At Willow View Park in beautiful Devon, there are 27 allotment plots, and residents pay £5 per year, per plot. Surrounding the whole area is a fence, and there is a water supply.
Claire Podbury, of the park, said: "We set them up in about 2013, and they have been popular. We felt it was a good way to create a community spirit among our residents, and it has!"
Another park where allotments are available is Willow Park in the Nottinghamshire countryside.
Not only does the communal allotment provide an area for residents to grow their fruit and vegetables but there's even space for a chicken run to provide eggs! The site also has an eco-friendly, communal composter for garden waste.
Director Sophie Brown said, "At Willow Park, we have one large allotment with raised beds. Residents are free to pick a spot as they please, and the ethos is to plant and share with others, which works well with everyone. It's something we installed right at the very beginning of developing Willow Park as my father has a small holding so has always been into 'growing his own'."
"Residents themselves maintain the allotment; there are a compost heap and running water, as well as a chicken run which they take turns to look after (weekly) and have eggs. They've grown potatoes, cabbages, salad, carrots, sweet peas etc. There is no charge to use it, and if there is no space it's just a case of getting in their earlier next time – there are no designated plots."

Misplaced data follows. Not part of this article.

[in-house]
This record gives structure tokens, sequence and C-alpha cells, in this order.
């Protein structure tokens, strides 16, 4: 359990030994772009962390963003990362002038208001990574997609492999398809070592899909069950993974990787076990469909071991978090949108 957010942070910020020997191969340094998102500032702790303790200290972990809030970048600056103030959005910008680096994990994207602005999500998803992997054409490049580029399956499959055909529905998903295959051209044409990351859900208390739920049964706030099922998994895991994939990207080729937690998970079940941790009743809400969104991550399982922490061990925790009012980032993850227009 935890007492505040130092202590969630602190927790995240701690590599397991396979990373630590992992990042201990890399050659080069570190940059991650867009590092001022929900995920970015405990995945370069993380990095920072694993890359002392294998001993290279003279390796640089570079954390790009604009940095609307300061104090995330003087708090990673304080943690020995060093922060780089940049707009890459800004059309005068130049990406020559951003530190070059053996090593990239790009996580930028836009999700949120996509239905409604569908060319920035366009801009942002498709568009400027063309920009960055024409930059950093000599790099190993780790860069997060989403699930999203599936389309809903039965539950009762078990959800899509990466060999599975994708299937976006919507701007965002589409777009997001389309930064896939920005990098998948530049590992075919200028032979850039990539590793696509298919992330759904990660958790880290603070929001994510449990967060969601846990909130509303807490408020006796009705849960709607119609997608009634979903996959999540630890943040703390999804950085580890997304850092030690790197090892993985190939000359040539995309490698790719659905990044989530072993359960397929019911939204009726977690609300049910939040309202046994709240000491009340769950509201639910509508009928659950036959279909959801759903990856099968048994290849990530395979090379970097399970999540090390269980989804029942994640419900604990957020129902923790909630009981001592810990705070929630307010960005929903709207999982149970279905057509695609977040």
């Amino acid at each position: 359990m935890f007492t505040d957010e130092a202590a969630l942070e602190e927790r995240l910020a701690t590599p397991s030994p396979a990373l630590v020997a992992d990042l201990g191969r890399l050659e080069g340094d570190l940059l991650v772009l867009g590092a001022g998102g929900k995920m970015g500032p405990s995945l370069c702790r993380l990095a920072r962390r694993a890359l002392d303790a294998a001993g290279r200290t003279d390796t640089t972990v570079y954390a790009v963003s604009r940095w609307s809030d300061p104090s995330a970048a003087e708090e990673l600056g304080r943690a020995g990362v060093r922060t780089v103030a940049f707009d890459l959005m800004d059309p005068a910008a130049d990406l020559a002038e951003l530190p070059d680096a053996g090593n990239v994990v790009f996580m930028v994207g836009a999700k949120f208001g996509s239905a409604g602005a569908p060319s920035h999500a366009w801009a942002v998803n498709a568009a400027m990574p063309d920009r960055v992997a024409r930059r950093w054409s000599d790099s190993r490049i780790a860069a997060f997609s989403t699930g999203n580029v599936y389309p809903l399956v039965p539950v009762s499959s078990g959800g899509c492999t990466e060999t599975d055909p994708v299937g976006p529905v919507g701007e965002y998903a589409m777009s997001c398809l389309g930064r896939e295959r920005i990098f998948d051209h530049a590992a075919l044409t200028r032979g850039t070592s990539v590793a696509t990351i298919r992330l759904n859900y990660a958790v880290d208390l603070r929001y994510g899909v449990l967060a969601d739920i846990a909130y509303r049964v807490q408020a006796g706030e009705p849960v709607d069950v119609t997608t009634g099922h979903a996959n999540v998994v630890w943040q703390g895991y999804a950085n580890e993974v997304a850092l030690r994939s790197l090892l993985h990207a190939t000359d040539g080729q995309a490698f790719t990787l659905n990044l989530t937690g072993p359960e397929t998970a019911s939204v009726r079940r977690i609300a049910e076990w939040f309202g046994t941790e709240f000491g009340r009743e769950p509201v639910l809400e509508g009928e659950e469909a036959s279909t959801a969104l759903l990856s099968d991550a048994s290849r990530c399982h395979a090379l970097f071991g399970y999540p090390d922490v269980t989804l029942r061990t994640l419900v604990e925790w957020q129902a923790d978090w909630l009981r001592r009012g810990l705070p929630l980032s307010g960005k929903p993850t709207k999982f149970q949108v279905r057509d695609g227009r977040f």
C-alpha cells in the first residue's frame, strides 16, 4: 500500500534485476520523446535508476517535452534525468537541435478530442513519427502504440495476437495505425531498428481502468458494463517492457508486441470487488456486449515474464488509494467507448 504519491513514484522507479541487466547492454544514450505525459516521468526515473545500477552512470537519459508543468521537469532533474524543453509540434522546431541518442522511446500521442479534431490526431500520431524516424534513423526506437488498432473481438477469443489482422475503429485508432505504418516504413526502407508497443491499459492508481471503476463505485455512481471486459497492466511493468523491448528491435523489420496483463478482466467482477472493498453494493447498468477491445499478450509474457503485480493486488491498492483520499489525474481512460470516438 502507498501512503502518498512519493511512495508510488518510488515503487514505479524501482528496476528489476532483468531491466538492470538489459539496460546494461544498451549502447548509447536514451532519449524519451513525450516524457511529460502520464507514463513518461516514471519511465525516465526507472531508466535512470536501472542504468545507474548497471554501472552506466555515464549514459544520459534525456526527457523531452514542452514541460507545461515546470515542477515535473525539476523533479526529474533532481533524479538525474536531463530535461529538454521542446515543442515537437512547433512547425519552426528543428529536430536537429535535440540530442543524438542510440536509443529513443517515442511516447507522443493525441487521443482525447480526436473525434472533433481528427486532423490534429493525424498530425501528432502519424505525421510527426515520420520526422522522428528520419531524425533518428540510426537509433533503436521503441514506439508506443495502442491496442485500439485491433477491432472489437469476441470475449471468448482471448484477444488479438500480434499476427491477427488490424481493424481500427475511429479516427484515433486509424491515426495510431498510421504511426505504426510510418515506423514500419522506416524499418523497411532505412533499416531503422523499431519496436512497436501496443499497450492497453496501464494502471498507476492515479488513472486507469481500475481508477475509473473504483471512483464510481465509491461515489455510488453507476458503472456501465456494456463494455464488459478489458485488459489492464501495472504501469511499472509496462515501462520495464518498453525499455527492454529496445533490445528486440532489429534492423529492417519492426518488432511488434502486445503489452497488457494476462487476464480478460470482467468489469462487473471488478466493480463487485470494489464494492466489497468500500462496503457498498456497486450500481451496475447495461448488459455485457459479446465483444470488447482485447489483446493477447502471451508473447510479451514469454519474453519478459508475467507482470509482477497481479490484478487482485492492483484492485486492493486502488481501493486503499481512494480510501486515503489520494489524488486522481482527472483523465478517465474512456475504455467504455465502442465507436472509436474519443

At Warfield Park in Berkshire, the Garden Club, organised by the community association, is a hugely popular part of the social scene, along with activities like Pilates.
With around 500 homes, there's a wide range of residents living here, and just as in any other community, park dwellers have different levels of ability and interest in gardening.
But club secretary Jim Claridge said the club helps add to the community spirit among people living on the park, regardless of skill-levels.
"The enthusiasts will spend two to three hours per day in their garden," he said, "while non-gardeners will do the minimum required to keep things tidy, possibly only two or three hours per week. I find it very hard to work out an average figure!"
"And, of course, as we are all well past retiring age, some need professional gardening help.
"The benefits of gardening are well known. Fresh air, exercise and the satisfaction of creating a beautiful haven for relaxation times. Most people concentrate on growing flowers, but vegetables, salad crops and soft fruit are all grown here."
"Some of the more established plots have been here long enough to have fruit trees. Even grapes and melons are not unknown!"
Jim added: "The Garden Club certainly adds to the community spirit, although it is only one of a large number of societies catering for all interests."
What shall I grow?
If you decide to go down the route of producing your veg, you'll have to decide what you want to grow, whether it's on an allotment or a vegetable plot in your garden.